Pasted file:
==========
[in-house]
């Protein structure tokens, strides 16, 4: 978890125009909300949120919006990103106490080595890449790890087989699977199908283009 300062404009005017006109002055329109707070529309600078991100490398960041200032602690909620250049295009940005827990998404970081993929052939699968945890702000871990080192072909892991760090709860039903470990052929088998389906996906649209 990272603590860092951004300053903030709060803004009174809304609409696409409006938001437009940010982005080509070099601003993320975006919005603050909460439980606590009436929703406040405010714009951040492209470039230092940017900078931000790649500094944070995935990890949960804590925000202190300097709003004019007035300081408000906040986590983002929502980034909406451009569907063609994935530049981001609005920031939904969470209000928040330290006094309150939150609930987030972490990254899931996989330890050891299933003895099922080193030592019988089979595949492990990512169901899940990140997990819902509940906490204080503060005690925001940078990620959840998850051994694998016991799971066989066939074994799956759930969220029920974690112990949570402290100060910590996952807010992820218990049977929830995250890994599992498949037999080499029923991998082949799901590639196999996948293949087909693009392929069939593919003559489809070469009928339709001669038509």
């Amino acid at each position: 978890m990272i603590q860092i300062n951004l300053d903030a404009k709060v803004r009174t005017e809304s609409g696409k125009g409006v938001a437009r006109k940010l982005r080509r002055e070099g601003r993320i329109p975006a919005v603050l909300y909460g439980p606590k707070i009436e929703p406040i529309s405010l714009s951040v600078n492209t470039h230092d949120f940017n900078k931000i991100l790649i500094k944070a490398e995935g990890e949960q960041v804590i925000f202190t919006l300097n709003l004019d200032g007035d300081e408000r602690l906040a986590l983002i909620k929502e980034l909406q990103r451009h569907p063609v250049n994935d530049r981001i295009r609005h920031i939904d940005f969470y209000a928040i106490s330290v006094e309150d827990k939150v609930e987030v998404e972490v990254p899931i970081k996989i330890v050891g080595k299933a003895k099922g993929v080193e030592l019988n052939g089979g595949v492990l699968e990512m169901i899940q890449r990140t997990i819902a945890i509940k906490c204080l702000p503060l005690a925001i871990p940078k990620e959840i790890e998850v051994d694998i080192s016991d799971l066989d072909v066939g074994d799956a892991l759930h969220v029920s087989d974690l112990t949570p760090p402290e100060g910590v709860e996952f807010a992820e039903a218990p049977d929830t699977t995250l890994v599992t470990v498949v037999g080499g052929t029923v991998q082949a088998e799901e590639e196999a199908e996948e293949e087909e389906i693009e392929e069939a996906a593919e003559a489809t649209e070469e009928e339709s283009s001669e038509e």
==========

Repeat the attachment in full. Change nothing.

[in-house]
């Protein structure tokens, strides 16, 4: 978890125009909300949120919006990103106490080595890449790890087989699977199908283009 300062404009005017006109002055329109707070529309600078991100490398960041200032602690909620250049295009940005827990998404970081993929052939699968945890702000871990080192072909892991760090709860039903470990052929088998389906996906649209 990272603590860092951004300053903030709060803004009174809304609409696409409006938001437009940010982005080509070099601003993320975006919005603050909460439980606590009436929703406040405010714009951040492209470039230092940017900078931000790649500094944070995935990890949960804590925000202190300097709003004019007035300081408000906040986590983002929502980034909406451009569907063609994935530049981001609005920031939904969470209000928040330290006094309150939150609930987030972490990254899931996989330890050891299933003895099922080193030592019988089979595949492990990512169901899940990140997990819902509940906490204080503060005690925001940078990620959840998850051994694998016991799971066989066939074994799956759930969220029920974690112990949570402290100060910590996952807010992820218990049977929830995250890994599992498949037999080499029923991998082949799901590639196999996948293949087909693009392929069939593919003559489809070469009928339709001669038509």
């Amino acid at each position: 978890m990272i603590q860092i300062n951004l300053d903030a404009k709060v803004r009174t005017e809304s609409g696409k125009g409006v938001a437009r006109k940010l982005r080509r002055e070099g601003r993320i329109p975006a919005v603050l909300y909460g439980p606590k707070i009436e929703p406040i529309s405010l714009s951040v600078n492209t470039h230092d949120f940017n900078k931000i991100l790649i500094k944070a490398e995935g990890e949960q960041v804590i925000f202190t919006l300097n709003l004019d200032g007035d300081e408000r602690l906040a986590l983002i909620k929502e980034l909406q990103r451009h569907p063609v250049n994935d530049r981001i295009r609005h920031i939904d940005f969470y209000a928040i106490s330290v006094e309150d827990k939150v609930e987030v998404e972490v990254p899931i970081k996989i330890v050891g080595k299933a003895k099922g993929v080193e030592l019988n052939g089979g595949v492990l699968e990512m169901i899940q890449r990140t997990i819902a945890i509940k906490c204080l702000p503060l005690a925001i871990p940078k990620e959840i790890e998850v051994d694998i080192s016991d799971l066989d072909v066939g074994d799956a892991l759930h969220v029920s087989d974690l112990t949570p760090p402290e100060g910590v709860e996952f807010a992820e039903a218990p049977d929830t699977t995250l890994v599992t470990v498949v037999g080499g052929t029923v991998q082949a088998e799901e590639e196999a199908e996948e293949e087909e389906i693009e392929e069939a996906a593919e003559a489809t649209e070469e009928e339709s283009s001669e038509e």